“My name is my brand, sure, but my marriage isn’t about what’s commercially savvy.  It’s about forming a team and a name is the loudest way I can think of saying he’s my person. So, may I introduce you to Mrs Higgins?”

YES!
Nadine has certainly got it. It’s about so much more than ‘my own personal brand’
Our ‘Brand’ affects far more than just ourselves – it affects our families, our teams and our communities.
What if instead we started looking at ‘Our Brand’ as our way to be the superstar of our own story? What if we started to see our stories interweaving with others in our communities? What if we looked at ‘Our Brand’ as something that adds to not just our own story, but the stories of our community like our own entry into a section of the Iliad.

We don’t just have one story. We have our own starring role in a story of our life- the fears, the failures, the wins, the loses and the mountains we have conquered. However we’re also playing a supporting role in many other individual’s stories, many other team’s stories, and many other community’s stories.

In these stories we’re not the superstar, we’re not the white knight, or the cowboy with the white hat. We’re the neighbour who said “Hi” every morning, the guy or girl who took time to notice the lack of smile, and the person who let you into the queue of traffic during rush hour. These stories are the mundane, but these stories are the brands that reverberate throughout the world we live.

So let’s talk brands… but let’s tell our stories.

Album Review: Malcolm Gordon ‘The Cobblers Grandson’

The Cobblers Grandson

The Cobblers Grandson

Often at the start of formal gatherings in New Zealand a mihimihi is given… A mihimihi is a basic introduction to let people know a little bit about yourself. It tells people where you are from and who you are by sharing your whakapapa (genealogy, ancestral ties) and other relevant information. To know one’s whakapapa is to know one’s identity.
It’s the story behind the name, it’s the pain behind the smile, it’s the things in your life that have woven themselves to help make you exceptionally YOU.

So what does this have to do with an album review about ‘The Cobblers Grandson”? … well nothing… and everything.

‘The Cobblers Grandson’ is the latest offering from New Zealand worship leader and songwriter Malcolm Gordon. Well known for writing thoughtful, melodic music for use in worship and spiritual reflection, Malcolm has taken a turn down the singer/songwriter alleyway.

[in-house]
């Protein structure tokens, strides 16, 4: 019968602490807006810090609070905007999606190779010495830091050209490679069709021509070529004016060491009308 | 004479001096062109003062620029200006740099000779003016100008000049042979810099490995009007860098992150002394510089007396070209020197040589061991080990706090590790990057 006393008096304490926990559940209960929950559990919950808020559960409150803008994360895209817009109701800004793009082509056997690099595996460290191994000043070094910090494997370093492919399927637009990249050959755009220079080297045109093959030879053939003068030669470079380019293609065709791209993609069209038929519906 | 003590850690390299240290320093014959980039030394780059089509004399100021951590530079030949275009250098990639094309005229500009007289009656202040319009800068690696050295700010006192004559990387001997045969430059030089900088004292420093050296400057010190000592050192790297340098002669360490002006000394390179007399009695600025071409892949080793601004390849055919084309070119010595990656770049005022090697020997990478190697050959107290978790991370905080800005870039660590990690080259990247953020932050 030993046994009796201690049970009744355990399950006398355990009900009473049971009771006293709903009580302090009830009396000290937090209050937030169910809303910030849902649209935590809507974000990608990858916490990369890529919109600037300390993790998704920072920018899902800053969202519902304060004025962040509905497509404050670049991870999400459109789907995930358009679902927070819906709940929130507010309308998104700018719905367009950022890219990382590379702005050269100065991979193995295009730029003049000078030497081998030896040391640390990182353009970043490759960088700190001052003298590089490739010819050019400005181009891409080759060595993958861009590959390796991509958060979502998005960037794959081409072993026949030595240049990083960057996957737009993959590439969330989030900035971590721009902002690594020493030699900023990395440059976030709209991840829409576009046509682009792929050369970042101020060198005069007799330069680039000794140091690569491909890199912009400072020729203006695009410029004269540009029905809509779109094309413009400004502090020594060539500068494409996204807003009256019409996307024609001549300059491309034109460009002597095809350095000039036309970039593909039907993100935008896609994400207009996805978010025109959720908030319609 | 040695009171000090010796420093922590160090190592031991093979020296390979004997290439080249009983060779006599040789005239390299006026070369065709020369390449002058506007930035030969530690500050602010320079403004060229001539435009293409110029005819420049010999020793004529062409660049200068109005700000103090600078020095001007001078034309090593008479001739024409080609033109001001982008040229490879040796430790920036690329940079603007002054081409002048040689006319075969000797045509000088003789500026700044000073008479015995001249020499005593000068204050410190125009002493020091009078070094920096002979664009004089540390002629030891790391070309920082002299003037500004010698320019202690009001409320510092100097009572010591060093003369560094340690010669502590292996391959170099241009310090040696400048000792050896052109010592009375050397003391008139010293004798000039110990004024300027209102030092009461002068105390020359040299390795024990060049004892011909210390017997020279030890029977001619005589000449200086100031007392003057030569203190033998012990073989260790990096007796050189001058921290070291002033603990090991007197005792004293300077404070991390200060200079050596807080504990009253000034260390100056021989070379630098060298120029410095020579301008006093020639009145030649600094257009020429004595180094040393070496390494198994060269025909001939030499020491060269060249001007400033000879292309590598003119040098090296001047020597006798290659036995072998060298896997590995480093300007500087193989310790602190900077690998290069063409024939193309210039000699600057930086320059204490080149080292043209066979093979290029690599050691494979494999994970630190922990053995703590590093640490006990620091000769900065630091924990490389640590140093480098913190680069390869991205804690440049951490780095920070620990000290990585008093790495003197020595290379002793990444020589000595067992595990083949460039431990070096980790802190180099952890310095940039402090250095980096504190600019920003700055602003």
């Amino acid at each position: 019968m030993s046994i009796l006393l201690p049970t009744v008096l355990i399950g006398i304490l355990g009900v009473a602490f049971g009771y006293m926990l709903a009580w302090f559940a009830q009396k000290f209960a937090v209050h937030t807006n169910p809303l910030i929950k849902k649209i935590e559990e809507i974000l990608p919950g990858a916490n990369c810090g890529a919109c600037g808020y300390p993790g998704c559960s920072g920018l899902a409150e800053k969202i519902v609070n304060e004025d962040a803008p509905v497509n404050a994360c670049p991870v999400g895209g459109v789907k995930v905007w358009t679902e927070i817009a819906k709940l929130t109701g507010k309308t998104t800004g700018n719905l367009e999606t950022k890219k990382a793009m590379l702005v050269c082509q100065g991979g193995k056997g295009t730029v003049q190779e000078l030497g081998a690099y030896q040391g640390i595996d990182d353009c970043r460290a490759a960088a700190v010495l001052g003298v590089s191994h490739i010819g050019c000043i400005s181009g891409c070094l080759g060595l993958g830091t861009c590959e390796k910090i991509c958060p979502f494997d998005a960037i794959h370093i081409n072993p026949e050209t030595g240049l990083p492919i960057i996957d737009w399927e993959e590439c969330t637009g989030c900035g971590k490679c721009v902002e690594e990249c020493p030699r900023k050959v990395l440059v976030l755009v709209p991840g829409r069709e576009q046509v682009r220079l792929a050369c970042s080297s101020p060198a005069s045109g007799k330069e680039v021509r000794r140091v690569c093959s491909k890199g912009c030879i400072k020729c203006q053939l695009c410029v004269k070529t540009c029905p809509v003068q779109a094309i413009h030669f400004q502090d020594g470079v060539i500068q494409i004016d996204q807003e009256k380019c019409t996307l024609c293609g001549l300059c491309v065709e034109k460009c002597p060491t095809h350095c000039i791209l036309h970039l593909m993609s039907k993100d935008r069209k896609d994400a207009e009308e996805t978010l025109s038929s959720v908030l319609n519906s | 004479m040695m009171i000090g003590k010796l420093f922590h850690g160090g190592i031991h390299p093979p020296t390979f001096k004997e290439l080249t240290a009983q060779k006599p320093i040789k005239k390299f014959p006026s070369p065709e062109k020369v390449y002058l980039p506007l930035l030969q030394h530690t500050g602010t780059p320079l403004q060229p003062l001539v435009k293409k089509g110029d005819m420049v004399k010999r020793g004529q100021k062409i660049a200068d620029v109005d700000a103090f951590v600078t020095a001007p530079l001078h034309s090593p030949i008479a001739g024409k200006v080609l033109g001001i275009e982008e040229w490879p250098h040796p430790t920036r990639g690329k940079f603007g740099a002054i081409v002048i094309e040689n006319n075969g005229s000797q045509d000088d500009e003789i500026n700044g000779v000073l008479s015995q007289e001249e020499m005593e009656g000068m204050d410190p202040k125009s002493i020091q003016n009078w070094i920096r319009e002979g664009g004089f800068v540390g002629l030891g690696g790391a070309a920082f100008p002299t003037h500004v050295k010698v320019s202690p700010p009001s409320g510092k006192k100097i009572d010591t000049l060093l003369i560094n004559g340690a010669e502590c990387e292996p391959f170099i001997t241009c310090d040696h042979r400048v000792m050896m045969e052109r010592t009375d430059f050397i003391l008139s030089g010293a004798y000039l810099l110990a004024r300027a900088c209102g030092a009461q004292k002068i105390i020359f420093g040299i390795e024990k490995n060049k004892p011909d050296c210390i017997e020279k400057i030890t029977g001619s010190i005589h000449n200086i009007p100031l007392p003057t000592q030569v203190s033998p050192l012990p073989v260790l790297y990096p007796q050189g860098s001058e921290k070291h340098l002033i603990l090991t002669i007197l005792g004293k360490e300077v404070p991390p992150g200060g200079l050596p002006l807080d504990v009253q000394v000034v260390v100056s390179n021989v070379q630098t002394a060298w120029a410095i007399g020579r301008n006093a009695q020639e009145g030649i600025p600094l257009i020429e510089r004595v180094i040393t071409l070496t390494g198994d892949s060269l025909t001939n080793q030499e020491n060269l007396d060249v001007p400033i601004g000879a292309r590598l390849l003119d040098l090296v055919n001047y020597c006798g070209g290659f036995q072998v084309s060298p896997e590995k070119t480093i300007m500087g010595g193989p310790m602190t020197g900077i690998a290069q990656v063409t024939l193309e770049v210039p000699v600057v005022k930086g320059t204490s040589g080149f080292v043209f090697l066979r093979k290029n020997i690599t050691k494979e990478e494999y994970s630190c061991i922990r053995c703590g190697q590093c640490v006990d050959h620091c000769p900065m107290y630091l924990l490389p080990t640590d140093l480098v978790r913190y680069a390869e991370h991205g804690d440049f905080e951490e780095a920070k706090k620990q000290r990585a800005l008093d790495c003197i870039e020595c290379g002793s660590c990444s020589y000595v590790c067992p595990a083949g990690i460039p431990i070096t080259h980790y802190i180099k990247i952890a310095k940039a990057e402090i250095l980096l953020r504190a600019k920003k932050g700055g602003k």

And this is his family history… His mihimihi if you like.

Approaching this album, I initially listened to it as if it were any other album. That in itself was beautiful, purely as an album of songs. However the magic of the album was that the more you listen to it,the more it became so much more… a family photo album… a book of family history… a gallery of moments in time that have shaped a family, a generation, a man.

The album starts off with the track ‘Oh My Heart’ that sets the tone for the album with a lyric that both draws you into the story and also seems to challenge you:

“‘You weren’t to know how far you’d gone… adventure called you ever farther on”

It’s clear right from the outset that this is not Malcolm’s typical album.

The album tells a story exploring themes of origins and heritage through Malcolm’s trade mark haunting style that is laced with the celtic tones that echo his previous offerings.

The songs that really work best are the songs like the title track ‘The Cobblers Grandson’ and ‘Ash to Ash’. These are the quieter,  more ‘folky’ songs that are so sparse that you find yourself listening to the track as if it was actually a story being told to you… which of course is exactly what is happening.

Many of the songs are far more sparse than Malcom has dared before. Often the tracks rest on just an acoustic guitar sitting hauntingly behind his vocal with nothing more than the drone of a cello or some piano used sparingly to add more depth or tension. Once again Kirstin Cant adds perfectly timed backing vocals and harmonies.